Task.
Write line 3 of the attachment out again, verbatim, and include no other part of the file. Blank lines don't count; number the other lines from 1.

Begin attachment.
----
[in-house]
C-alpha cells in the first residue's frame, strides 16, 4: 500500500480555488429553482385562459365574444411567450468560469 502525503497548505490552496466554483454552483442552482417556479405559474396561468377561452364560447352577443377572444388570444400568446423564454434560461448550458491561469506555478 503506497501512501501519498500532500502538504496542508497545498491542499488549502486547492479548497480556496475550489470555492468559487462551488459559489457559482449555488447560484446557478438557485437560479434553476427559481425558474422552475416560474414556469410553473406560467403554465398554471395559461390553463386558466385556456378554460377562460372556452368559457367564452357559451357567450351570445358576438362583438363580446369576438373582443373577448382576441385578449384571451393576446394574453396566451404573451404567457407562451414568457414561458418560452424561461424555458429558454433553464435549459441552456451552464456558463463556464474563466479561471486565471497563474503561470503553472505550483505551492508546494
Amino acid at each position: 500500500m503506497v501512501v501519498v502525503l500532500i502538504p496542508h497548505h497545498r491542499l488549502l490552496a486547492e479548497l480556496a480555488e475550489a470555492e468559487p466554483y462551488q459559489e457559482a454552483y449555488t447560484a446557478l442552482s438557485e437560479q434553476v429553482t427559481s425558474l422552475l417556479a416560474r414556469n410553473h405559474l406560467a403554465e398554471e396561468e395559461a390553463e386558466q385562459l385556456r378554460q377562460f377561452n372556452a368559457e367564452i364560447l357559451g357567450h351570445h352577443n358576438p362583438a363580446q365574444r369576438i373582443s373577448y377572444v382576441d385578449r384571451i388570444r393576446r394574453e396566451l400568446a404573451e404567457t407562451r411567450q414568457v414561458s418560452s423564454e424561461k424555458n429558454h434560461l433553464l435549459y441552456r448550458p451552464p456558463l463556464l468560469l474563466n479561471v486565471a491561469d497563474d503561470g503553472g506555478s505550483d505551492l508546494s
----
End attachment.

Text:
Amino acid at each position: 500500500m503506497v501512501v501519498v502525503l500532500i502538504p496542508h497548505h497545498r491542499l488549502l490552496a486547492e479548497l480556496a480555488e475550489a470555492e468559487p466554483y462551488q459559489e457559482a454552483y449555488t447560484a446557478l442552482s438557485e437560479q434553476v429553482t427559481s425558474l422552475l417556479a416560474r414556469n410553473h405559474l406560467a403554465e398554471e396561468e395559461a390553463e386558466q385562459l385556456r378554460q377562460f377561452n372556452a368559457e367564452i364560447l357559451g357567450h351570445h352577443n358576438p362583438a363580446q365574444r369576438i373582443s373577448y377572444v382576441d385578449r384571451i388570444r393576446r394574453e396566451l400568446a404573451e404567457t407562451r411567450q414568457v414561458s418560452s423564454e424561461k424555458n429558454h434560461l433553464l435549459y441552456r448550458p451552464p456558463l463556464l468560469l474563466n479561471v486565471a491561469d497563474d503561470g503553472g506555478s505550483d505551492l508546494s